</p> <p>The latest bombshell in the case broke on Friday, courtesy of online magazine Crusoé and confirmed by other outlets, including <strong>The Brazilian Report</strong>. Crusoé revealed that Mr. Queiroz&#8217;s bank statements showed Flávio Bolsonaro&#8217;s former aide signed 21 checks in the name of First Lady Michelle Bolsonaro between 2011 and 2016, with a total value of BRL 72,000 (USD 13,200).</p> <p><strong>The Brazilian Report </strong>ascertained that the values transferred between the Queiroz and Bolsonaro families were in fact larger. Besides her husband, Márcia Aguiar also deposited five checks worth BRL 3,000 and one worth BRL 2,000 into Mrs. Bolsonaro&#8217;s account, adding up to an extra BRL 17,000.</p> <p>We<strong> </strong>also noticed that Mr. Queiroz&#8217;s deposits into the First Lady&#8217;s account followed a pattern of BRL 3,000 or BRL 4,000 per month. One spreadsheet shows at least 21 checks worth BRL 3,000 deposited between 2011 and 2018: three in 2011, six in 2012, three in 2013, and another three in 2016.&nbsp;</p> <p>Furthermore, the bank statements showing transactions from Mr. Queiroz and Ms. Aguiar to Mrs. Bolsonaro contradicts the president&#8217;s version of events. When the salary embezzlement scandal broke, it was reported that Mr. Queiroz had deposited just BRL 21,000 in checks to Michelle Bolsonaro. The following day, President Bolsonaro told journalists that they totalled BRL 40,000, in ten BRL 4,000 payments, as repayment for a loan. Mr. Bolsonaro also stressed that Fabrício Queiroz had been his friend for over 30 years. However, prosecutors found no record of this loan among Mr. Queiroz&#8217;s banking records.</p> <p>Since the latest revelations, <a href="">no member of the Bolsonaro family</a> has spoken publicly about the case. Mr. Bolsonaro has even avoided speaking to his most assiduous supporters, who gather around his official residence every morning. The president&#8217;s office has said it will not be issuing a statement on the matter, though close advisors — especially those from the military wing of the government — have admitted behind the scenes that the scandal has worsened significantly.</p> <p>Unlike Flávio Bolsonaro, Michelle Bolsonaro doesn&#8217;t hold public office and cannot simply resign. Neither can she benefit from parliamentary immunity. There is also lingering doubt over whether President Bolsonaro was a direct beneficiary of the corruption scheme, which would see him lose political capital and, consequently, his job. Below, we outline the details of why the Bolsonaro family has remained quiet and the president&#8217;s closest advisors have shown concern, with facts that could lead to the opening of a parliamentary hearings committee to investigate the full involvement of the First Family in skimming salaries from public servants.</p> <h2>Records contain suspicious transactions</h2> <p>The tithe-like corruption scandal came to light thanks to an investigation launched by the Operation Car Wash task force in Rio de Janeiro. On January 3, 2018, corruption specialists from the Rio state prosecution service received a report from Brazil&#8217;s money laundering enforcement agency (Coaf) containing spreadsheets with the names of 75 current and former public servants of the state&#8217;s legislative assembly. Upon analyzing the amounts involved, investigators also came across atypical bank transactions.&nbsp;&nbsp;</p> <p>The document was commissioned by federal prosecutors as part of Operation <em>Furna da Onça</em>, an offshoot of the Car Wash probe to <a href="">investigate a bribery scheme</a> by which politicians were paid to support the interests of former Rio Governor Sérgio Cabral. Flávio Bolsonaro, who was a state lawmaker between 2003 and 2018, was not under investigation. However, in its analysis, Coaf found that the 75 current and former public servants that had made suspicious transactions had worked in the offices of 22 politicians, including Flávio Bolsonaro&#8217;s. One of the 75 was Fabricio Queiroz.&nbsp;</p> <p>What initially attracted the attention of the investigators was that Mr. Queiroz had transferred BRL 1.2 million between January 2016 and January 2017, which was not in line with his net worth and salary. As a staffer at the Rio state congress, his salary was BRL 8,517 a month, and he received a further monthly payment of BRL 12,600 from the Military Police.&nbsp;</p> <p>But state prosecutors found that Mr. Queiroz transferred a much higher amount of money in his bank accounts: almost BRL 3 million between April 2007 and December 17, 2018. Of this total, BRL 2 million came from hundreds of transfers and cash deposits made by 11 advisors, who were family members, neighbors, or friends of the former police officer. All of the deposits were made at a cash machine inside the Rio state congress building.</p> <figure class="wp-block-image size-large"><img loading="lazy" width="1024" height="655" src="" alt="corruption queiroz brazil bolsonaro" class="wp-image-46099" srcset=" 1024w, 300w, 768w, 610w, 1200w" sizes="(max-width: 1024px) 100vw, 1024px" /></figure> <h2>A family of dummy employees</h2> <p>Among these public servants who worked in Flávio Bolsonaro&#8217;s office and made <a href="">transfers to Mr. Queiroz&#8217;s bank account</a> was one of his daughters. Nathalia Melo de Queiroz was employed as a staffer of Mr. Bolsonaro from 2011 to 2016, when she transferred to work at the office of then-congressman Jair Bolsonaro in Brasília. However, at the same time as she was meant to be employed at the legislative chambers in Rio and Brasília, Ms. Queiroz also worked as a personal trainer in a Rio de Janeiro gym, coaching a cast of the city&#8217;s rich and famous, which included famous soap opera stars.&nbsp;</p> <p>Nathalia Queiroz began working alongside the Bolsonaro family when she was 18 years old, being appointed a vice-leader of the Progressive Party (now Progressistas), of which Flávio Bolsonaro was a member. She kept this post until February 2011, when she went to work as a staffer for Mr. Bolsonaro, before transferring to the employ of his father. Her contract was terminated in October 2018, the same month Fabrício Queiroz left Flávio Bolsonaro&#8217;s office in Rio de Janeiro.&nbsp;</p> <p>Despite spending two years as an employee of Jair Bolsonaro in the House of Representatives in Brasília, Nathalia Queiroz never once set foot inside the Congress building. As well as her father, her sister Evelyn and stepmother Márcia Aguiar also worked for Flávio Bolsonaro between 2007 and 2016. Prosecutors of the Queiroz case affirm that all three were dummy employees.&nbsp;</p> <p>Indications that Nathalia Queiroz was in fact a dummy employee of the House of Representatives led to the opening of another investigation, this time by the Federal Prosecution Service in the Federal District. Three people were identified as having registered the attendance of Ms. Queiroz when she was a parliamentary secretary of then-congressman Jair Bolsonaro. The names have been kept confidential, as has the investigation.&nbsp;</p> <p>Federal prosecutors summoned Ms. Queiroz for questioning, but the date of her hearing has yet to be scheduled due to the Covid-19 pandemic. It is expected to take place in Rio de Janeiro, where Nathalia Queiroz resides.</p> <h2>Staffer paid boss&#8217;s personal bills</h2> <p>With the information gathered in the first stage of the investigation, members of the Rio de Janeiro prosecution service were left in no doubt as to the practice of the salary-skimming corruption scheme, with Fabricio Queiroz collecting the funds from Flávio Bolsonaro&#8217;s office. What also drew attention was that Mr. Queiroz deposited another BRL 94,812 into his own account and made 176 cash withdrawals throughout 2016. He transferred almost BRL 7 million over three years. Between January 2016 and January 2017, he received deposits and made withdrawals amounting to BRL 1.2 million. Due to this high volume, prosecutors formalized the opening of an investigation against both Mr. Queiroz and Flávio Bolsonaro, to identify whether the president&#8217;s son was the primary beneficiary of the corruption scheme.&nbsp;</p> <p>The answer would come soon after.</p> <p>Investigators discovered that the funds were passed on to Flávio Bolsonaro by way of other deposits or the payment of personal expenses. They found over 100 invoices for school tuition fees and private healthcare plans paid in cash, as well as a BRL 25,000 deposit in Mr. Bolsonaro&#8217;s wife&#8217;s bank account. Prosecutors also found a video of Fabrício Queiroz making payments at a bank teller. Due to the time, date, and amount involved, the footage shows the payment of the October 2018 tuition fees of Flávio Bolsonaro&#8217;s daughters. Further payments of monthly bills are also under investigation.&nbsp;</p> <p>In December of last year, prosecutors in Rio de Janeiro carried out the first search and seizure warrants at addresses linked to Flávio Bolsonaro&#8217;s former aide. Investigators were no longer in any doubt that he worked as the corruption scheme&#8217;s financial operator. Besides the payment of the tuition fees of Mr. Bolsonaro&#8217;s children, prosecutors investigated whether he also used a <a href="">Rio de Janeiro chocolate shop</a>, registered in his name, in order to conceal funds taken from the salaries of his staffers. The probe also investigated whether the president&#8217;s son used the embezzled public money to purchase real estate.&nbsp;</p> <figure class="wp-block-image size-large"><img loading="lazy" width="1024" height="655" src="" alt="real estate money laundering bolsonaro" class="wp-image-46097" srcset=" 1024w, 300w, 768w, 610w, 1200w" sizes="(max-width: 1024px) 100vw, 1024px" /></figure> <h2>President&#8217;s ex-wife also under investigation</h2> <p>The operation also consisted of search and seizure operations at addresses linked to nine relatives of lawyer Ana Cristina Siqueira Valle, Jair Bolsonaro&#8217;s ex-wife. Her family members also worked at Flávio Bolsonaro&#8217;s office at the Rio de Janeiro legislative assembly. According to the investigation, Ms. Valle&#8217;s family lived in the city of Resende, 160 kilometers from Rio de Janeiro, yet were signed in every day as working regularly at the state congress building.&nbsp;</p> <p>Prosecutors found that Ms. Valle&#8217;s family members withdrew practically the entirety of their monthly salaries immediately after payday, raising suspicion that it would promptly be handed over to Fabrício Queiroz. Andrea Siqueira Valle, Ana Cristina&#8217;s sister, withdrew 98 percent of her pay when she worked for Flávio Bolsonaro between 2008 and 2017. José Cândido Procópio Valle, Jair Bolsonaro&#8217;s ex-father-in-law, withdrew 99 percent of everything he earned in his three-year stint as a staffer for Flávio Bolsonaro.</p> <p>The lawyer&#8217;s cousin, Daniela Siqueira, topped the leaderboard in the amount of cash withdrawn, taking almost BRL 800,000 out of her account during her time working for the president&#8217;s son — 96 percent of her total pay. The same behavior was repeated by an uncle, three aunts, and another two cousins of Jair Bolsonaro&#8217;s ex-wife. Of the BRL 4.8 million received by the Valle family from their respective times working for Flávio Bolsonaro, BRL 4 million were withdrawn from ATMs. Ana Cristina Valle was later put under investigation for another similar scheme involving one of her other stepsons, Rio de Janeiro city councillor Carlos Bolsonaro, whom she worked for between 2001 and 2008.</p> <p>Carlos Bolsonaro, the president&#8217;s <a href="">second-eldest son</a>, has been in the crosshairs of an investigation by the Rio de Janeiro prosecution service since June last year, suspected of benefitting from a salary-skimming scheme within his own office. Despite living in another city, other relatives of then-congressman Jair Bolsonaro were also given jobs in the Rio de Janeiro City Council, which was only considered nepotism by the Supreme Court as of 2008. Regardless, the investigation into Carlos Bolsonaro is still in its early stages. His step-mother and her family chose to remain silent during their testimonies.</p> <p>Ana Cristina Valle and Jair Bolsonaro were married between 1997 and 2007. In this time, Ms. Valle acquired 14 real estate properties along with Mr. Bolsonaro, which were valued at around BRL 3 million at the time of their separation in 2008. Adjusted for inflation, this would be the equivalent of BRL 5.3 million today. Five of the 14 properties were purchased in cash between 2000 and 2006, while Ms. Valle worked as Carlos Bolsonaro&#8217;s chief of staff in the Rio de Janeiro City Council. Investigators believe that this money may have resulted from a corruption scheme within the office of the president&#8217;s son.</p> <p>In 1997, Ms. Valle had no assets, while Jair Bolsonaro owned two apartments and a plot of land. When the marriage ended, she accused her husband of concealing wealth and receiving undeclared payments. According to her, Mr. Bolsonaro had a &#8220;prosperous financial situation,&#8221; supplied by a monthly income of BRL 100,000, in 2008 values. Officially, Mr. Bolsonaro earled BRL 26,700 a month as a congressman and another BRL 8,600 as his military salary. This difference, according to Ms. Valle, came from &#8220;other payments.&#8221; After this conflict, the pair reached a financial settlement.</p> <h2>Company in Panama and money laundering</h2> <p>The buying and selling of real estate also drew the attention of investigators in the case against Flávio Bolsonaro. Prosecutors found that he profited up to 292 percent on real estate deals suspected to have <a href="">involved money laundering</a>. The information is part of a request to lift the banking and tax secrecy of the president&#8217;s son. Flávio Bolsonaro purchased 19 properties for BRL 9.4 million between 2010 and 2017, and carried out sales generating profit of BRL 3 million.</p> <p>One of the most prominent cases is that of an apartment in the Rio de Janeiro neighborhood of Copacabana. It was purchased by Mr. Bolsonaro in November 2012 for BRL 140,000, and then sold in February 2014 for BRL 550,000, increasing in value by 292 percent — while property prices in the neighborhood only increased by 11 percent in the same period. Investigators highlighted a similar transaction involving an apartment in the same neighborhood, bought for BRL 170,000 in November 2012 and sold one year later for BRL 573,000 — generating BRL 403,000 (273 percent) in profit. Over the same 12-month span, property prices in the neighborhood rose by just 9 percent on average.</p> <p>Another case mentioned was the sale of property to a company headquartered in Panama. Between December 2008 and September 2010, Flávio Bolsonaro purchased 12 commercial properties in a complex in the Rio neighborhood Barra da Tijuca for BRL 2.6 million. They were sold in October 2010 for BRL 3.1 million to MCA Exportação e Participações. &#8220;Beyond the increase in value of the properties, what is striking is that the acquiring company has, among its shareholders, a company headquartered in Panama,&#8221; says the prosecutors&#8217; report.</p> <p>Investigators noted that &#8220;one of the most traditional methods of money laundering consists in transferring funds abroad by way of offshore companies.&#8221;</p> <figure class="wp-block-image size-large"><img loading="lazy" width="1024" height="655" src="" alt="panama money laundering" class="wp-image-46098" srcset=" 1024w, 300w, 768w, 610w, 1200w" sizes="(max-width: 1024px) 100vw, 1024px" /></figure> <h2>&#8216;Influence&#8217; on urban paramilitary gangs</h2> <p>With the evidence gathered, prosecutors decided to request a warrant for the arrest of Fabrício Queiroz and his wife. Beyond reports from the money laundering enforcement agency, the warrant request included bank statements, invoices, and footage of Mr. Queiroz making payments of Flávio Bolsonaro&#8217;s personal expenses. The former aide was found at a house in the city of Atibaia, north of São Paulo, belonging to lawyer Frederick Wassef, who <a href="">represented Jair and Flávio Bolsonaro</a> in several court cases. He repeatedly claimed he had no idea of the whereabouts of Mr. Queiroz, and soon left the service of the Bolsonaro family.</p> <p>Upon granting the warrant for Fabrício Queiroz&#8217;s arrest, judge Flávio Itabaiana wrote that the evidence provided by the prosecution service showed the &#8220;dangerousness&#8221; of the Bolsonaros&#8217; family friend, due to his &#8220;influence&#8221; over <a href="">Rio de Janeiro&#8217;s urban paramilitary mafias</a>, known locally as <em>milicias</em>. The judge referred to the fact that Mr. Queiroz was sought out by an unidentified man to solve a dispute between him and the mafia in the Rio de Janeiro district of Rio das Pedras. The region is controlled by a <a href="">paramilitary gang</a> which prosecutors believe was led by ex-police officer Adriano da Nóbrega, a friend of Mr. Queiroz who was <a href="">killed in February</a> during a police operation.&nbsp;&nbsp;</p> <p>The judge also wrote that the information presented by the investigators showed that Mr. Queiroz, even in hiding, was able to &#8220;influence appointments for public positions, with his wife comparing him to a criminal &#8216;who is in jail and giving orders out here, sorting everything out.'&#8221; </p> <p>The statement by Márcia Aguiar was a comment made about an audio message leaked to newspaper O Globo, in which Fabrício Queiroz discusses the possibility of nominating individuals to posts in the House of Representatives and Senate. &#8220;There are over 500 jobs, man, in the House and Senate. You can appoint people to any committee, or something, without linking it to [the Bolsonaro family] at all,&#8221; he said, in the recording.</p> <figure class="wp-block-image size-large"><img loading="lazy" width="1024" height="655" src="" alt="obstruction of justice" class="wp-image-46100" srcset=" 1024w, 300w, 768w, 610w, 1200w" sizes="(max-width: 1024px) 100vw, 1024px" /></figure> <h2>“Where is Queiroz?”</h2> <p>The persistent absences of Fabrício Queiroz after being summoned to provide clarifications gave rise to a slogan on social media and the streets of Brazil: &#8220;Where is Queiroz?&#8221; In justifying their client&#8217;s no-shows, Mr. Queiroz&#8217;s lawyers argued that he had to undergo surgery. In January 2019, he made his first public appearance in an interview to TV station SBT. Asked about the movements in his bank accounts, he claimed he bought and sold cars. He was then hospitalized for the removal of a malignant tumor in his intestine. That same month, he appeared in a video published on social media, smiling and dancing while on a hospital drip.</p> <p>In a letter sent to the courts, Fabrício Queiroz admitted that he kept a portion of the salaries of Flávio Bolsonaro&#8217;s staffers, but never clarified whether his boss was aware of the crime. In an audio recording leaked to the press in October 2019, Mr. Queiroz was heard complaining that no-one came to his defense. &#8220;The [prosecution service] has a d*** the size of a comet to bury inside us and I haven&#8217;t seen anyone act,&#8221; he said.</p> <p>The president&#8217;s eldest son has always denied committing any crimes. On the day his former aide was arrested, he said that the court order was &#8220;another attack&#8221; against his father, in an alleged plot to topple President Jair Bolsonaro.&nbsp;</p> <p>Since the case came to light, Flávio Bolsonaro has worked to disrupt the investigations, having already made ten attempts to have the case thrown out.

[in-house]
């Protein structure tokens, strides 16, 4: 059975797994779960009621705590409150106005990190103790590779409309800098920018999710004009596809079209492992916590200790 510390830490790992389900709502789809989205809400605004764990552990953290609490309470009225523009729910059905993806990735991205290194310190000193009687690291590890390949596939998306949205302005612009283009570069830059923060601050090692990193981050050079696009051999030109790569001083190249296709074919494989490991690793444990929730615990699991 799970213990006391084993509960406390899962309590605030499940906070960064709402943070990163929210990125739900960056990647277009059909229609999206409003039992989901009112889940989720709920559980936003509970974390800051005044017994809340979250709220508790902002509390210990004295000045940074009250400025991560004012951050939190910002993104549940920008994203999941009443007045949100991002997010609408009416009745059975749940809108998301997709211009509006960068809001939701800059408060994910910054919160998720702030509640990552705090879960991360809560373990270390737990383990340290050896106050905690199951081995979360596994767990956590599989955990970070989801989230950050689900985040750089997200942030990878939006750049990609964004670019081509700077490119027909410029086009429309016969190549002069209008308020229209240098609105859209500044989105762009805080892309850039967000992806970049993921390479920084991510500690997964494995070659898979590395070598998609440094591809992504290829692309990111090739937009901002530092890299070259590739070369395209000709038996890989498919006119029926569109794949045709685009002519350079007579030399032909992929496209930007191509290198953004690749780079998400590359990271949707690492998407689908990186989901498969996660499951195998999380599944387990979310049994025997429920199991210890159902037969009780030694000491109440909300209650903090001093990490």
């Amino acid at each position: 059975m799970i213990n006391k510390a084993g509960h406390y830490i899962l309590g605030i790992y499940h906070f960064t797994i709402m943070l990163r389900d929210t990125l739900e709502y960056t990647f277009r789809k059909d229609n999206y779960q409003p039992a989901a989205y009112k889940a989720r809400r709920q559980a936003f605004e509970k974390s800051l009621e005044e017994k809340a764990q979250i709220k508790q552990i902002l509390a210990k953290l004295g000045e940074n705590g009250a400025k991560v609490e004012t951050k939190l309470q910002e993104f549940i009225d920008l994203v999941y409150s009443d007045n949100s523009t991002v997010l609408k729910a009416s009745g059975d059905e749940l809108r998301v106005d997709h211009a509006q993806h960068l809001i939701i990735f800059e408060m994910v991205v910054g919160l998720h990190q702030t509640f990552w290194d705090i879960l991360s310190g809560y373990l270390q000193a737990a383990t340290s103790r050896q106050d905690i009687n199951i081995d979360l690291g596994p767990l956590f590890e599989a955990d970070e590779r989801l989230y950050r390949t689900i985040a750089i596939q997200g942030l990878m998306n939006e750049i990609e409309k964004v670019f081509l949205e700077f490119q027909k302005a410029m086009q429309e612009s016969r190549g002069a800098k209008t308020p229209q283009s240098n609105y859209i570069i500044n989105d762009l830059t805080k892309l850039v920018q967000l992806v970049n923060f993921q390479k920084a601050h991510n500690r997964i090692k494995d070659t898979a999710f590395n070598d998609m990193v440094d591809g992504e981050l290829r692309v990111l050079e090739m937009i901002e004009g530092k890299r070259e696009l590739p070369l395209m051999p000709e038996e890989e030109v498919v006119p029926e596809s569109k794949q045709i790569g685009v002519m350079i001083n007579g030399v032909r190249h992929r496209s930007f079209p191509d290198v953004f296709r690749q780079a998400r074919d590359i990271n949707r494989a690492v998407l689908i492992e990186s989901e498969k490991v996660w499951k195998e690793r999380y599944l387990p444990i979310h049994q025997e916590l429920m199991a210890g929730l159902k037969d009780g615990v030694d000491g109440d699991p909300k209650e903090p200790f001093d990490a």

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Renato Alves

Renato Alves is a Brazilian journalist who has worked for Correio Braziliense and Crusoé.